1700 Travis would have been 70 stories. Kind of ugly if you ask me. Block 265 would have been 80 stories, and the Cullen Center proposal 47.

I do like the BOTSW, Block 256 designs, though, as well as some of the ones not pictured here (Block 261, Project X, and Y, etc).

What were Block 261 and Projects X and Y? One that I wish I had a picture of was to convert Main Street from Commerce to Lamar into an enclosed mall.

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Block 261, X and Y were all KPF projects. I have renderings of them in a book I bought, titled "Kohn Pedersen Fox, Buildings and Projects, 1976-1986", by Rizzoli Publishing. X and Y were pretty tall (70,and 60 stories) while the 261 was a smaller building.

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Del Oro development.  View is intersection of 288 and the South Loop.

DelOro.jpg

You can *almost* see my house in that picture...I'm just across 288 from Del Oro.

That particular location became townhomes/condos instead of office buildings...but very close by, the Med Center looks a lot like the rendering. Lots of offices/research buildings going up.

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You can *almost* see my house in that picture...I'm just across 288 from Del Oro.

That particular location became townhomes/condos instead of office buildings...but very close by, the Med Center looks a lot like the rendering.  Lots of offices/research buildings going up.

Am I the only person who can't see this picture :unsure: (and the one below it)? I even tried IE and still and just copying the URL and putting it in like that. Besides BotSW and 1700 Travis (which I think would look good in a clearer color rendering) I think we got most of the good buildings during that time.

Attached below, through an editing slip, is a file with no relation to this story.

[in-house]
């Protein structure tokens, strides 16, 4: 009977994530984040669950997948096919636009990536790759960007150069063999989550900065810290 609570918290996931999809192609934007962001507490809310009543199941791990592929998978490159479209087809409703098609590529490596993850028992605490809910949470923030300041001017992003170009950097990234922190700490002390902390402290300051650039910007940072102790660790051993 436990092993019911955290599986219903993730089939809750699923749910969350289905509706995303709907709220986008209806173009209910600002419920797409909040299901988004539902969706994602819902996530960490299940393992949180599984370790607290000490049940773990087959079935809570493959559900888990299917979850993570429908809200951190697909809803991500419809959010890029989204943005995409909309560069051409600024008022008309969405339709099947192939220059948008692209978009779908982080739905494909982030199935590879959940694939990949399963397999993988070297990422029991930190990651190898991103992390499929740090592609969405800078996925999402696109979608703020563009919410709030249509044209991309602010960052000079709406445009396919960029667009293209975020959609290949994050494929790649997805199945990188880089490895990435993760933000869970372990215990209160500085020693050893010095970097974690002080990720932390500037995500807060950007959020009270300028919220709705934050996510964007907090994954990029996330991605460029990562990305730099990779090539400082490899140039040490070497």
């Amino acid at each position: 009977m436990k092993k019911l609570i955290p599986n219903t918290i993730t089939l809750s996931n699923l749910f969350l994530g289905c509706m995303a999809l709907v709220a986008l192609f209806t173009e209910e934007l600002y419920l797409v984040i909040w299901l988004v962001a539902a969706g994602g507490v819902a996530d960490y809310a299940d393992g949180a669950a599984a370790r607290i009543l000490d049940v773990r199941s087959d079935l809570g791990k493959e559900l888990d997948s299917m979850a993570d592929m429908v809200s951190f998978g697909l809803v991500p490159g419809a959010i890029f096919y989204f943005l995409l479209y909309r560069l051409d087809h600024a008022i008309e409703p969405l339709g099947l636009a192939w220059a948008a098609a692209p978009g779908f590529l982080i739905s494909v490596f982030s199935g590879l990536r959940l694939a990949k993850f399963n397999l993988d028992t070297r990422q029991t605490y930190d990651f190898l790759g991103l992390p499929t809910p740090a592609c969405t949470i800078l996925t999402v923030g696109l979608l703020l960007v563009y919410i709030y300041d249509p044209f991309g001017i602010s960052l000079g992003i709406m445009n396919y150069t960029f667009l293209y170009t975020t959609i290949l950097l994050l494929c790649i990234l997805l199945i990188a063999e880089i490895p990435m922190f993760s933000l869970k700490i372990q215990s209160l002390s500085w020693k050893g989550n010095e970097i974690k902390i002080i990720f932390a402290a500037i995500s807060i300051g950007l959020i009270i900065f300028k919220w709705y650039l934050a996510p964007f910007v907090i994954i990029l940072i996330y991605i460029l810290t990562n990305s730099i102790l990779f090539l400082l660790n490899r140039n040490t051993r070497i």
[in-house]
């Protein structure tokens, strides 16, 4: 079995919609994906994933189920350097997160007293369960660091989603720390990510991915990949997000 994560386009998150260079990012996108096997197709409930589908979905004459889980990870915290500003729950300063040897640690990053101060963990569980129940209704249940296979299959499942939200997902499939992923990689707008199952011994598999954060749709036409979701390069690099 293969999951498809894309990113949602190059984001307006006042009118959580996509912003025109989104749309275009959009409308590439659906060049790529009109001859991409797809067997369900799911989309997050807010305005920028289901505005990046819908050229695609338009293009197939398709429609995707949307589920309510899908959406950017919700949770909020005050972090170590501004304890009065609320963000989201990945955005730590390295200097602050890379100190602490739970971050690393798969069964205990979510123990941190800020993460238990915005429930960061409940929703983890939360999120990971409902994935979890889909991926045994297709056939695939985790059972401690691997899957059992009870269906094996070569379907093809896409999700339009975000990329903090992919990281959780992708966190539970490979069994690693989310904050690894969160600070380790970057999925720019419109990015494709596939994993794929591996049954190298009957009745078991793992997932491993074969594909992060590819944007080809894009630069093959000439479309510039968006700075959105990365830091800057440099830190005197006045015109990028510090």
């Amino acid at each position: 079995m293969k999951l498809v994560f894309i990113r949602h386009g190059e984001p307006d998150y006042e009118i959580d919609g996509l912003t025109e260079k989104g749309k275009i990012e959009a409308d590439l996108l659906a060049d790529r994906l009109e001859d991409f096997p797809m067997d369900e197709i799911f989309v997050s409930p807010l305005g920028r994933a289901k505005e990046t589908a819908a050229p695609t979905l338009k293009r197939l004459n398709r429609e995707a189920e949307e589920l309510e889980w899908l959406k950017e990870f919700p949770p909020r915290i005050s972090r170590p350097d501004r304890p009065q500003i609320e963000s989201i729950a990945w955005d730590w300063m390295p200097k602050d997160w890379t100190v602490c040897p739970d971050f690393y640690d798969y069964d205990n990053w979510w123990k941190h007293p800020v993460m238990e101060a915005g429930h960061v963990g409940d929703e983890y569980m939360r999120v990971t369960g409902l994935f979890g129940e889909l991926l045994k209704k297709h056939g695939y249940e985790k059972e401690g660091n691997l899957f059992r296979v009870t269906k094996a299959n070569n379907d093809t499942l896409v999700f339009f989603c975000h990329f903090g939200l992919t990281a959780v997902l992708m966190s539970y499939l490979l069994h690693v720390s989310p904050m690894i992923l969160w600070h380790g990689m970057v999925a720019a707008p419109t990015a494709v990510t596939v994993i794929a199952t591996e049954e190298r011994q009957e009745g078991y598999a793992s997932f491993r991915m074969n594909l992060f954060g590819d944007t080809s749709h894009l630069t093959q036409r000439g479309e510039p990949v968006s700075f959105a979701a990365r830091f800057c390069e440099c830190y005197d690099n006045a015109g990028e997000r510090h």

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Block 261, X and Y were all KPF projects.  I have renderings of them in a book I bought, titled "Kohn Pedersen Fox, Buildings and Projects, 1976-1986", by Rizzoli Publishing.  X and Y were pretty tall (70,and 60 stories) while the 261 was a smaller building.

Scan them and post them up please. :)

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Also, not in that picture that the proposed tollway in the median of 288 is already built.

As for the pics, I'll see if I can get them scanned.

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  • 4 weeks later...

Only one I really regret not having is that tall one in Houston Center, and maybe the second half of United Bank Plaza. Bank of the Southwest and Block 283 were great, but would have been out of scale. The Philip Johnson one was just plain ugly. I wonder if he was also the architect on the Main @ Congress building - it looks like his proposed buildings for Times Square. Good thing that didn't go up either - it would have taken out some of our best historic buildings.

I wonder what the original plan for Cullen Center was like?

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Only one I really regret not having is that tall one in Houston Center, and maybe the second half of United Bank Plaza.  Bank of the Southwest and Block 283 were great, but would have been out of scale.  The Philip Johnson one was just plain ugly.  I wonder if he was also the architect on the Main @ Congress building - it looks like his proposed buildings for Times Square.  Good thing that didn't go up either - it would have taken out some of our best historic buildings.